Haydn Shaw to Speak at AGC of Alaska Conference
By Rindi White
portrait of Haydn Shaw on the street
Haydn Shaw to Speak at AGC of Alaska Conference
By Rindi White

illions in federal funding will flow to Alaska in the coming years, thanks to the passage of legislation aimed at getting the American economy moving and shoring up infrastructure along the way.

But the number of job openings in the construction industry outpaces the number of workers lining up to work. In June, the US Bureau of Labor and Statistics released a labor turnover survey that showed construction industry job openings increased by 129,000 in February while hiring decreased by 18,000.

Attracting new workers, and especially encouraging young workers and second-career employees to consider construction, is the focus of many Associated General Contractors, or AGC, of Alaska members, volunteers, and staff.

What is the best way to appeal as an employer to Gen Z workers? How does the workplace need to change to encourage those workers to stay? How can employers and company leaders understand and motivate workers of different generations?

Haydn Shaw—a speaker, consultant, and trainer specializing in helping people of different generations find middle ground and ways to communicate effectively—will answer those questions when he gives his keynote address at the 2023 Annual AGC of Alaska conference, scheduled for November 8-11 at the Hotel Captain Cook in Anchorage.

Shaw, based in Illinois, helps managers and organizations raise their “generational IQ” so they can reduce turnover and work more effectively with a multigenerational workforce. He’s been speaking on this range of topics for more than 25 years, and more than 100,000 people have attended his “Leading Across Generations” and “Working Across Generations” workshops. He is the author of Sticking Points: How to Get 5 Generations Working Together in the 12 Places They Come Apart.

For AGC, Shaw says he’ll be speaking about varying expectations between different generations, how people of different generations are motivated and how to retain workers.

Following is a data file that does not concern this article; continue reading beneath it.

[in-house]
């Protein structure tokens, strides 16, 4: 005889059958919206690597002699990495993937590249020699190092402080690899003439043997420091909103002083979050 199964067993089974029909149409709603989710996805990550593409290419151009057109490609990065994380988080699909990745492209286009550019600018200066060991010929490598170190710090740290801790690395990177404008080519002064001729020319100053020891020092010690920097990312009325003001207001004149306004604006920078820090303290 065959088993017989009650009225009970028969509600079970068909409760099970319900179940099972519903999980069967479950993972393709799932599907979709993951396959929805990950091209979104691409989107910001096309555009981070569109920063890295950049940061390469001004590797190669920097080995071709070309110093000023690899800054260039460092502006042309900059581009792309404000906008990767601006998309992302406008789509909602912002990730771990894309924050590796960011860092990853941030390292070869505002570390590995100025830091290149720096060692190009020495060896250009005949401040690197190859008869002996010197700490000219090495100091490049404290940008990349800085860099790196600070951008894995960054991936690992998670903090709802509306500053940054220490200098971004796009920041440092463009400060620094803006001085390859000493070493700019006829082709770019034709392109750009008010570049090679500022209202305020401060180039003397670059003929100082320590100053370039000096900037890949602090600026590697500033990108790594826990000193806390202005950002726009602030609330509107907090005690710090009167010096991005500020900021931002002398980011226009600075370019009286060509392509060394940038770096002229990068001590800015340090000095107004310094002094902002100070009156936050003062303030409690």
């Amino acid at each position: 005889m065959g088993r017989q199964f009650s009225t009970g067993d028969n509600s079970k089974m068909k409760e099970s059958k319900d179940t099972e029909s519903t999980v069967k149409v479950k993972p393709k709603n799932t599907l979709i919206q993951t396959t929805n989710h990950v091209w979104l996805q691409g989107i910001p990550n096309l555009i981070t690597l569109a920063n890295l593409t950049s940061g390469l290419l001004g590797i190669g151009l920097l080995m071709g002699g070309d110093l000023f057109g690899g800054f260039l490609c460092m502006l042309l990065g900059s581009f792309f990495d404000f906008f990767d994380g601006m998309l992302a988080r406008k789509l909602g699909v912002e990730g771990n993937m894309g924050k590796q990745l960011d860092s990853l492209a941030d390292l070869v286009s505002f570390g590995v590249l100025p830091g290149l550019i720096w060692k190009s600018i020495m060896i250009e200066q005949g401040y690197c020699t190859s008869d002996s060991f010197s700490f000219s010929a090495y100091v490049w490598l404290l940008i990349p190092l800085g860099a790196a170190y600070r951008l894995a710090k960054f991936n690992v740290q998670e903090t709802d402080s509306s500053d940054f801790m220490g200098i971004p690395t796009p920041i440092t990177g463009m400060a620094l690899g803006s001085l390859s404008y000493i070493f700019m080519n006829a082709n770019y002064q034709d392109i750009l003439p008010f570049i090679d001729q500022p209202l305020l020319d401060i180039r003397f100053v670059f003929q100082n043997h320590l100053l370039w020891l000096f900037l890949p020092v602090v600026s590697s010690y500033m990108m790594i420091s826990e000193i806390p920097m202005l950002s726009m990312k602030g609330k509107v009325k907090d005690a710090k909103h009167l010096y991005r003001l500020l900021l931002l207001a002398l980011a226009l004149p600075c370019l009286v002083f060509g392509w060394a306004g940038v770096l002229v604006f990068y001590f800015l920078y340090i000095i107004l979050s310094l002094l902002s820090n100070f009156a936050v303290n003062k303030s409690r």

Sticking Points by Haydn Shaw Book Cover
“When older generations get baffled by younger generational attitudes, the biggest challenge is understanding those attitudes. It’s not a far step from being puzzled to being frustrated and no longer being curious,” he says. “If we don’t get curious and try to understand why they say ‘no’ about things we said ‘yes’ to, and ‘yes’ to things we said ‘no’ to, we won’t understand.”

For some younger generations, money isn’t enough of a motivating factor to spend a whole summer working and not enjoying all the things that summer brings, for example—especially for people who live in northern states like Alaska where summer is brief and often full of the activities that draw people to live here. Alaska isn’t alone in facing this challenge; Shaw says he recently spoke with people in Michigan who have a similar dilemma.

The trick lies in finding how to attract and motivate those workers, or in finding trade-offs that work for both employers and employees. That’s part of what Shaw plans to explore in November.

The construction industry has strengths that can be tapped into, he says. Often younger generations seek work that provides meaning, not just money. While Shaw says every generation in the workplace today appears to value money more than meaning, but for Millenials and Generation Z, the “meaning” component of their work is important.

“The great thing about the construction industry is that it’s all about building for the future. It’s also psychologically and inherently rewarding in that you can see progress,” Shaw says. “There are some inherently motivating things that can attract people who sometimes get left out of the equation.”

Rindi White is the editor of The Alaska Contractor magazine. Photos provided by Haydn Shaw.